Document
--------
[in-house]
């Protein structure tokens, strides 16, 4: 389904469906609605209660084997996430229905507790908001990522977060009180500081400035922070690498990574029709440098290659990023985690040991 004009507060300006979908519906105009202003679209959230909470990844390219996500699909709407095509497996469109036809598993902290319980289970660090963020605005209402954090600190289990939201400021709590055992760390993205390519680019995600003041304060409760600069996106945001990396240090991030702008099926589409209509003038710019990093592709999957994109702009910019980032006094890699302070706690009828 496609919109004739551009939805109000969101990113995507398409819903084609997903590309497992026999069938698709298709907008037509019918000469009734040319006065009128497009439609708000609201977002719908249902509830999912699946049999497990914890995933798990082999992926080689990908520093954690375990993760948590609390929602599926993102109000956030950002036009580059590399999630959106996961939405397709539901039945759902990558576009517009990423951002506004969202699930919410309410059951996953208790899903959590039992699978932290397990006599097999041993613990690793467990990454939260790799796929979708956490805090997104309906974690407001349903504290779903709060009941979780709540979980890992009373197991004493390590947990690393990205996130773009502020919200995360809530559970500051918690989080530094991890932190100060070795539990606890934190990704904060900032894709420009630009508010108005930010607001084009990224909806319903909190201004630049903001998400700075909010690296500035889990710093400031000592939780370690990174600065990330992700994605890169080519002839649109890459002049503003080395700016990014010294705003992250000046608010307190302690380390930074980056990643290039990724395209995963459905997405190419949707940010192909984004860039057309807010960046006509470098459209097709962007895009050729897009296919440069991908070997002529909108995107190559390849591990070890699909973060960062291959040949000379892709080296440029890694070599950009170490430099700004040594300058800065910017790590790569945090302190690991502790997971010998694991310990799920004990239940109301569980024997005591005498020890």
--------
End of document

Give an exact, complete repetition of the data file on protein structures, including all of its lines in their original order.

[in-house]
């Protein structure tokens, strides 16, 4: 389904469906609605209660084997996430229905507790908001990522977060009180500081400035922070690498990574029709440098290659990023985690040991 004009507060300006979908519906105009202003679209959230909470990844390219996500699909709407095509497996469109036809598993902290319980289970660090963020605005209402954090600190289990939201400021709590055992760390993205390519680019995600003041304060409760600069996106945001990396240090991030702008099926589409209509003038710019990093592709999957994109702009910019980032006094890699302070706690009828 496609919109004739551009939805109000969101990113995507398409819903084609997903590309497992026999069938698709298709907008037509019918000469009734040319006065009128497009439609708000609201977002719908249902509830999912699946049999497990914890995933798990082999992926080689990908520093954690375990993760948590609390929602599926993102109000956030950002036009580059590399999630959106996961939405397709539901039945759902990558576009517009990423951002506004969202699930919410309410059951996953208790899903959590039992699978932290397990006599097999041993613990690793467990990454939260790799796929979708956490805090997104309906974690407001349903504290779903709060009941979780709540979980890992009373197991004493390590947990690393990205996130773009502020919200995360809530559970500051918690989080530094991890932190100060070795539990606890934190990704904060900032894709420009630009508010108005930010607001084009990224909806319903909190201004630049903001998400700075909010690296500035889990710093400031000592939780370690990174600065990330992700994605890169080519002839649109890459002049503003080395700016990014010294705003992250000046608010307190302690380390930074980056990643290039990724395209995963459905997405190419949707940010192909984004860039057309807010960046006509470098459209097709962007895009050729897009296919440069991908070997002529909108995107190559390849591990070890699909973060960062291959040949000379892709080296440029890694070599950009170490430099700004040594300058800065910017790590790569945090302190690991502790997971010998694991310990799920004990239940109301569980024997005591005498020890």